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Bringing the War home

Robert Downes - May 31st, 2010
Bringing the War Home
Perhaps someday, someone will unearth some top secret file at the
C.I.A. which will tell us exactly what we’ve gotten in return for
5,456 deaths and $3 trillion spent on our wars in Iraq and
Or, like the war in Vietnam, it will all remain a mystery, with no one
ever being able to adequately explain what these wars have done to
benefit America.
Speaking of Vietnam, to borrow a phrase from the 1960s, perhaps it’s
time to “bring the war home.”
In the ’60s, that slogan was used by the Weather Underground to
advocate bringing the violence of Vietnam to the streets of America as
a way to encourage our country to get out of the war.
Today, however, we could take it to mean we’ve had enough of funneling
American lives and dollars down the black hole of Central Asia. We’ve
got enough troubles of our own, and those war dollars and our armed
forces are needed here -- not halfway around the world.
We have an ongoing calamity in America that seems much the same as a
war zone. For starters, the most compelling urban renewal strategy of
our time involves the destruction of cities which have been ruined by
destructive ‘fair trade’ policies and the outsourcing of jobs.
Consider the City of Detroit where the jobless rate is currently
hovering near 50%. Mayor Dave Bing’s plan to save Detroit is to
downsize it by bulldozing a quarter of the city -- 10,000 homes and
empty businesses over the next three years. In total, there are an
estimated 33,500 abandoned buildings in Detroit and 91,000 vacant
Last week it was announced that the 5,000-square-foot boyhood home of
presidential candidate and former Massachusetts Gov. Mitt Romney will
be torn down in the Detroit enclave of Palmer Woods. This was once a
neighborhood that inspired visions of opulence and success. What an
irony that even the mansions of presidential candidates can fall to
the wrecking ball in a country that’s been bled in so many ways by its
In Flint, where 70,000 jobs have been lost by the withdrawal of
General Motors, more than 4,000 abandoned buildings have been marked
for destruction. Genesee County Treasurer Dan Kildee came up with this
strategy for Flint’s rebirth and his ideas are reportedly being
considered for 50 other American cities, most of which are in the
“Rust Belt” of the Midwest and Northeast.
Other towns, such as Youngstown, OH; Baltimore, MD; and Pittsburgh, PA
are following suit. To paraphrase another saying from the Vietnam era:
“Sometimes you have to destroy a village to save it,” and that’s
apparently where we’ve landed.
Consider what 5,456 fallen servicemen could have done as teachers,
social workers and construction workers, rebuilding our cities. And
were we better off spending $3 trillion on Iraq and Afghanistan when
scores of our own cities are in danger of becoming part of the third
Ironically, Detroit, which has a $300 million deficit and an
evaporating tax base, served as the world’s “Arsenal of Democracy”
during World War II, building thousands of bombers and tanks. The old
town could sure use some of those war bucks now.
A ‘peace dividend’ could also benefit some of our local communities --
Cadillac, Gaylor and Manistee -- which have been hit hard by factory
closings. Imagine if the billions spent on bombing and then
rebuilding the infrastructure of Iraq had gone into new green energy
projects and factories here in Michigan. We certainly wouldn’t be in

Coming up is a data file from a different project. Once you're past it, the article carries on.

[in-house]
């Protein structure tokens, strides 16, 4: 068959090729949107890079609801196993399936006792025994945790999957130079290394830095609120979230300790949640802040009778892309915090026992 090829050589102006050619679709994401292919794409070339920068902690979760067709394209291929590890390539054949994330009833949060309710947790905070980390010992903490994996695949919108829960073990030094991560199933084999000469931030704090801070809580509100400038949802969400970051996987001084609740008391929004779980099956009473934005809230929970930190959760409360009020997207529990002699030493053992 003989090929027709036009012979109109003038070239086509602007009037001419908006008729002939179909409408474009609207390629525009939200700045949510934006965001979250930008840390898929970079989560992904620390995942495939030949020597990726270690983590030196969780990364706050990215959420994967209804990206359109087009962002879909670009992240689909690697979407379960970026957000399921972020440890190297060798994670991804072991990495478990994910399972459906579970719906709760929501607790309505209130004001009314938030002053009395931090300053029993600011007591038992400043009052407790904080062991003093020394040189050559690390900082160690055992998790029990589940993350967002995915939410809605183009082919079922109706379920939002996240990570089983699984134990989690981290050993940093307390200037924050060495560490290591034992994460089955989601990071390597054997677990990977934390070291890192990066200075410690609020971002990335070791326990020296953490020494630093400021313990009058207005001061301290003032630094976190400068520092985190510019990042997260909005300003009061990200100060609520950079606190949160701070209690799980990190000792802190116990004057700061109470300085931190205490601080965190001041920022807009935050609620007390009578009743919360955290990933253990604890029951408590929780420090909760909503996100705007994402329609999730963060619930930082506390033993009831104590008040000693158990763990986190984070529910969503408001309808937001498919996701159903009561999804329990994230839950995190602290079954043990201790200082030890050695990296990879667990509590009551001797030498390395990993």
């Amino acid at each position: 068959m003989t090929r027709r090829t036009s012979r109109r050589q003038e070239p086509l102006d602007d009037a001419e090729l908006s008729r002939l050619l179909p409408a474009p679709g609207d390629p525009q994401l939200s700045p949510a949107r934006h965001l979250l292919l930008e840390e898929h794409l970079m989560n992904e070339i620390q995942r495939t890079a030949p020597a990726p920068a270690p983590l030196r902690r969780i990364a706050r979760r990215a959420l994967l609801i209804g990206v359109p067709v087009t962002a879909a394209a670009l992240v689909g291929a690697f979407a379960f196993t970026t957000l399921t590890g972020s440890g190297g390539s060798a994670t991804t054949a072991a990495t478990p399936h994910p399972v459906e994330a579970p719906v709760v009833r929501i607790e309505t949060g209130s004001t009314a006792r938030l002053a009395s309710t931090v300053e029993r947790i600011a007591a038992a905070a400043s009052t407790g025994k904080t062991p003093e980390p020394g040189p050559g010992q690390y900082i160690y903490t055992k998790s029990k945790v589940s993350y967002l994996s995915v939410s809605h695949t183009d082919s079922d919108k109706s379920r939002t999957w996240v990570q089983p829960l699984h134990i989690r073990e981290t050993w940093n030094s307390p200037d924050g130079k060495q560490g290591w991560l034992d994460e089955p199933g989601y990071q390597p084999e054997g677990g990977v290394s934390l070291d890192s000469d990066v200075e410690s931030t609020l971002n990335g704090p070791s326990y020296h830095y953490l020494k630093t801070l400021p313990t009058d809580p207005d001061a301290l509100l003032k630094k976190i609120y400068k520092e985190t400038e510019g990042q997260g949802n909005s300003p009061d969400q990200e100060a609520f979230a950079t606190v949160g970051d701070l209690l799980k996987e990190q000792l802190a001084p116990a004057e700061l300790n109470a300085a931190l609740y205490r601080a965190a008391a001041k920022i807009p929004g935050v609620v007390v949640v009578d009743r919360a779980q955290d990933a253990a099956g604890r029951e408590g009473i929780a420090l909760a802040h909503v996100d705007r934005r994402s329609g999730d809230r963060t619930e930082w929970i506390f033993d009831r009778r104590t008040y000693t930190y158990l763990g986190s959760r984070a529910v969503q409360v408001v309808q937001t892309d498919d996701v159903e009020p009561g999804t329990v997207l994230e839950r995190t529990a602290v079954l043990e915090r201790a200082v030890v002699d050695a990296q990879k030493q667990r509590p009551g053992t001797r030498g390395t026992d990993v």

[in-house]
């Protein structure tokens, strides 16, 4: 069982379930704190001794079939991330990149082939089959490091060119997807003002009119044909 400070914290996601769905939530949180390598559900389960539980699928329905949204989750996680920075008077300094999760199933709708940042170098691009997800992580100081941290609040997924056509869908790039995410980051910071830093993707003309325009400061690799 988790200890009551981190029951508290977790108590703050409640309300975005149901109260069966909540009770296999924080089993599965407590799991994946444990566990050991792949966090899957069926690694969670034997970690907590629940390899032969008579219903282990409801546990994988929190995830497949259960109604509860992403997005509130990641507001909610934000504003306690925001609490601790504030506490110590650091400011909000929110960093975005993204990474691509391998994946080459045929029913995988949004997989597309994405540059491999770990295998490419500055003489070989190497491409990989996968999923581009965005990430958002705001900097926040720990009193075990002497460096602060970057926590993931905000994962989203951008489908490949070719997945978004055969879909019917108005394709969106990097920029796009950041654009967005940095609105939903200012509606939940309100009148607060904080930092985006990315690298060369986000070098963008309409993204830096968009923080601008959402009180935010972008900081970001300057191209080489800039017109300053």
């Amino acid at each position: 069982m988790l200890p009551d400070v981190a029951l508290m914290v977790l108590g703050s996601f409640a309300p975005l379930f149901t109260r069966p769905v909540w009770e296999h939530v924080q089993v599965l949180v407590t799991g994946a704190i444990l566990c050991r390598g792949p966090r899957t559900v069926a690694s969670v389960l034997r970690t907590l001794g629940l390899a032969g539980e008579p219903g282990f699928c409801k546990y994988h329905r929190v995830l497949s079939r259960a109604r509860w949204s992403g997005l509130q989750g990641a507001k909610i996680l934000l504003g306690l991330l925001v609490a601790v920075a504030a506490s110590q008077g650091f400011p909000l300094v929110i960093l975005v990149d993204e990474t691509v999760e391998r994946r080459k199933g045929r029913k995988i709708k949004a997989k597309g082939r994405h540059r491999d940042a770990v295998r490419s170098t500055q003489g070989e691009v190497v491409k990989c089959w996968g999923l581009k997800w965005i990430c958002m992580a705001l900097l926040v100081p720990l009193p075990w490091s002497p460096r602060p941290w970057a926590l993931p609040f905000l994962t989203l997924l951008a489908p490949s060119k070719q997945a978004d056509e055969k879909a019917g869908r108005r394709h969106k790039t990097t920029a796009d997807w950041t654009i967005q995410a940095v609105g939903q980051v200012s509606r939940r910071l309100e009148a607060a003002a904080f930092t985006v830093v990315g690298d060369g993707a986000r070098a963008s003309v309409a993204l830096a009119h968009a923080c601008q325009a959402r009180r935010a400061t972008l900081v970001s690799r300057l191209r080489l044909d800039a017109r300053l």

last place in the nation for joblessness.
Currently, 58 congressional candidates from 21 states have come out
opposing any more funding for the wars in Afghanistan and Iraq. That
includes 19 Democrats, 18 Greens, 17 Libertarians, 2 Independents, 1
Republican, and 1 Socialist, according to author and antiwar activist
David Swanson. He adds that although many of the candidates differ in
their politics and philosophies, they’ve agreed on the following
“The wars in Iraq and Afghanistan have cost Americans over $1 trillion
in direct costs, and over $3 trillion altogether. At a time when our
national debt exceeds $13 trillion, we can no longer afford these
wars. It’s time for Congress to reject any funding except to bring all
our troops safely home.”
To borrow another example from the Vietnam era, we didn’t get out of
that war because the Vietnamese ‘beat’ us; we left because the
incoming Democratic Congress elected on an antiwar platform in 1972
vowed to end funding for the war. This prompted President Richard
Nixon to order the 10-day Christmas bombing of Hanoi, resulting in a
speedy peace agreement.
Perhaps a similar threat of a pullout could prompt the governments of
Iraq and Afghanistan to get their act together. Instead, they have all
the incentive in the world to stay hitched to the U.S. gravy train.
Although most U.S. troops are scheduled to leave Iraq this August,
with the drawdown expected in Afghanistan set to begin in 2011, one
can only imagine that the ‘afterglow’ of these wars will mean
stationing troops there for 50 years or more, as has been the case in
Korea and Western Europe.
Only time will tell if our efforts in Central Asia will play out, but
we do know that we’ve got an even greater emergency here in America
right now that needs attention.
Any among us could think of better ways to have spent $3 trillion than
on the dusty ruins of Iraq and Afghanistan. We might have spent a
fraction of that simply building thousands of roundabout traffic
circles in every city in the country, putting millions of people to
work and cutting our dependence on foreign oil. We might have spent a
fraction of that on new high-speed railroads or on restructuring
America’s energy grid to accommodate wind power -- again, cutting our
reliance on foreign oil.
Bring the war home, if only to begin rebuilding America and winning
our own war on joblessness and decay.

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